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Former Bowmanville Boys Training School/Camp 30 National Historic Site of Canada

2020 Lambs Road, Bowmanville, Ontario, L1C, Canada

Formally Recognized: 2013/04/19

Cafeteria; Parks Canada / Parcs Canada - Michelle Cinnani
Cafeteria, rear elevation, James Govan, architect.
Infirmary; Parks Canada / Parcs Canada - Jennifer Cousineau
Gymnasium; Parks Canada / Parcs Canada - Jennifer Cousineau
Gymnasium, east elevation

Other Name(s)

Former Bowmanville Boys Training School/Camp 30 National Historic Site of Canada
Former Bowmanville Boys Training School/Camp 30
l’ancienne école de formation pour garçons de Bowmanville – camp 30
Camp 30
Camp 30
Bowmanville Boys Training School
Bowmanville Boys Training School
Ontario Boys Training School
Ontario Boys Training School
Jury Farm
Jury Farm
Darch Farm
Darch Farm
Jury Lands
Jury Lands

Links and documents

Construction Date(s)

1924/01/01 to 1940/01/01

Listed on the Canadian Register: 2013/09/11

Statement of Significance

Description of Historic Place

The complex of buildings that began as the Bowmanville Boys Training School is a rare and outstanding group of Prairie-Style buildings in Canada. All six buildings are of masonry construction, finished on the exterior in brick and stucco, with asbestos-shingle roofs. The four earliest buildings, the Cafeteria, Jury House, Kiwanis House, and the Gymnasium, bear the hallmarks of the Prairie Style most strongly. They exhibit open plans, fragmented volumes, natural materials, a horizontality that reflects the flatness of the prairie landscape, geometric ornamentation, and flat roofs. These buildings are strikingly modern in sensibility. Though technically institutional buildings, Jury House, Kiwanis House, and the Cafeteria are relatively intimate in scale and therefore bear greater resemblance than the other buildings to the domestic architecture through which Frank Lloyd Wright first articulated the Prairie Style at the turn of the 20th century. The Triple Dormitory and the Infirmary/General’s House present designs that are more traditional in their aesthetic approach. They adopt elements of the Prairie Style and the Arts and Crafts tradition, such as open interior spaces and fragmented volumes, natural materials and geometric ornament, but retain the pitched roofs and sash windows that were abandoned in institutional architecture once the International Style took hold in Canada (over the following decades).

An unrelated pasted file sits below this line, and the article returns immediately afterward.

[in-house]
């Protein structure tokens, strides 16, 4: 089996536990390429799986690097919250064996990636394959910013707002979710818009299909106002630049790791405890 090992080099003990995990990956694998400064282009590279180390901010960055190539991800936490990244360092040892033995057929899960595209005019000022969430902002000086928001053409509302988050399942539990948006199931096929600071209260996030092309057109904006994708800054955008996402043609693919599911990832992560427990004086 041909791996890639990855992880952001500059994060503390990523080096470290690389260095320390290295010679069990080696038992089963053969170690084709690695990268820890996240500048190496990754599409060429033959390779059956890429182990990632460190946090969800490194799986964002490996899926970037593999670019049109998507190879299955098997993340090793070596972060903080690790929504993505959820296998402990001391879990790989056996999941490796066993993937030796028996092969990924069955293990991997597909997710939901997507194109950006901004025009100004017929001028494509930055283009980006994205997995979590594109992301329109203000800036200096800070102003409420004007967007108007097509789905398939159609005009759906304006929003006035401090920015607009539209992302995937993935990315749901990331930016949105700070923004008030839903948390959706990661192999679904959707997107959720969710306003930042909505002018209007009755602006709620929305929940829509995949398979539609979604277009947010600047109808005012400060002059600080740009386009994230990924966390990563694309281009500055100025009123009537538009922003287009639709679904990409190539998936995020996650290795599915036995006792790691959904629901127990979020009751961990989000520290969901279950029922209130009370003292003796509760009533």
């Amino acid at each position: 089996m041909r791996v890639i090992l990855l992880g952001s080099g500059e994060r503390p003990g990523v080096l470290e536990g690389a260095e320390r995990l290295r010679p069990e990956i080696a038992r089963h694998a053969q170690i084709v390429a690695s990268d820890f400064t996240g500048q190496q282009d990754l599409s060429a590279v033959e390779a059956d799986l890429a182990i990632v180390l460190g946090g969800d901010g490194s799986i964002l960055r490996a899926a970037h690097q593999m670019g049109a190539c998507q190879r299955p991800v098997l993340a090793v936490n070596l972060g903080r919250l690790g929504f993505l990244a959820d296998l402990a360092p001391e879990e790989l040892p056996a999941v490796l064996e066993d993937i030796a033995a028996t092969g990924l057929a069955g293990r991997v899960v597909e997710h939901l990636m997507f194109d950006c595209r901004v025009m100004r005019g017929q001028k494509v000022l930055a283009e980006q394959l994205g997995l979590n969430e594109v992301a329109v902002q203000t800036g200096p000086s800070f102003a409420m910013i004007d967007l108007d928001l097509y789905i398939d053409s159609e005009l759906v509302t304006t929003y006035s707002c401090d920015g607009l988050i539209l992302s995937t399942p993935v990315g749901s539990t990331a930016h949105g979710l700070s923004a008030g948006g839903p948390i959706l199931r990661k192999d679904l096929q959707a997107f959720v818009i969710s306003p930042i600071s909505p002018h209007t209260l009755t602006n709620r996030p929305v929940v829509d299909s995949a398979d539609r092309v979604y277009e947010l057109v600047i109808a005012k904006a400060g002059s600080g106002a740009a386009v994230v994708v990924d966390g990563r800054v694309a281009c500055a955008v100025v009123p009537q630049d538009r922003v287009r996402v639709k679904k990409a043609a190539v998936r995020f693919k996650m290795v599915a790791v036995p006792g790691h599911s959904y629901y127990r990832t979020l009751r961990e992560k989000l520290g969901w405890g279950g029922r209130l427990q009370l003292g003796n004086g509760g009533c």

Heritage Value

Bowmanville Boys Training School/Camp 30 is of historical significance because:

• when it opened in the mid-1920s, the Bowmanville Boys School was widely considered the most progressive institution of its kind in Canada. A rare example of Prairie School architecture in Canada, Bowmanville’s modern architecture, campus style plan, professional staff, open, semi-domestic environment, and broad educational programme for boys aged 8-14, placed it at the head of the youth reform movement;

• during the Second World War, the school was adapted to serve as an internment camp, known as Camp 30, for German prisoners of war captured by the Allies. Its principal buildings, used from 1941 to 1945 for internment, remain at the site although guard towers, fencing and temporary barracks were dismantled after the war when the camp was turned back into a school. Camp 30 was the site of a small but infamous riot popularly known as the Battle of Bowmanville.

Character-Defining Elements

Elements contributing to the heritage value of this site include:
- the intactness of the landscape including surface imprints and subsurface components associated with Bowmanville
Boys Training School and with Camp 30;
- the complex of six buildings laid out in a campus-style plan beside an oval-shaped ring road, the sixth and largest
building being just outside the perimeter road;
- the manner in which the buildings are visually and functionally interconnected by a network of paved pathways;
- the Prairie-Style of the buildings, with masonry construction, brick and stucco exteriors and asbestos-shingle roofs;
- the modern sensibility of the buildings expressed through open plans, the fragmented volumes, the natural
materials, their horizontality, their geometric ornamentation and their flat roofs;
- the integrity of any surviving archaeological remains and features that relate to the site’s use as a prisoner of war
camp during the period from 1941 to 1945;
- the viewplanes betwenn the buildings.




Recognition Authority

Government of Canada

Recognition Statute

Historic Sites and Monuments Act

Recognition Type

National Historic Site of Canada

Recognition Date


Historical Information

Significant Date(s)


Theme - Category and Type

Expressing Intellectual and Cultural Life
Architecture and Design
Governing Canada
Military and Defence

Function - Category and Type



Military Support
Special or Training School

Architect / Designer




Additional Information

Location of Supporting Documentation

National Historic Sites Directorate, Documentation Centre, 5th Floor, Room 89, 25 Eddy Street, Gatineau, Quebec

Cross-Reference to Collection

Fed/Prov/Terr Identifier




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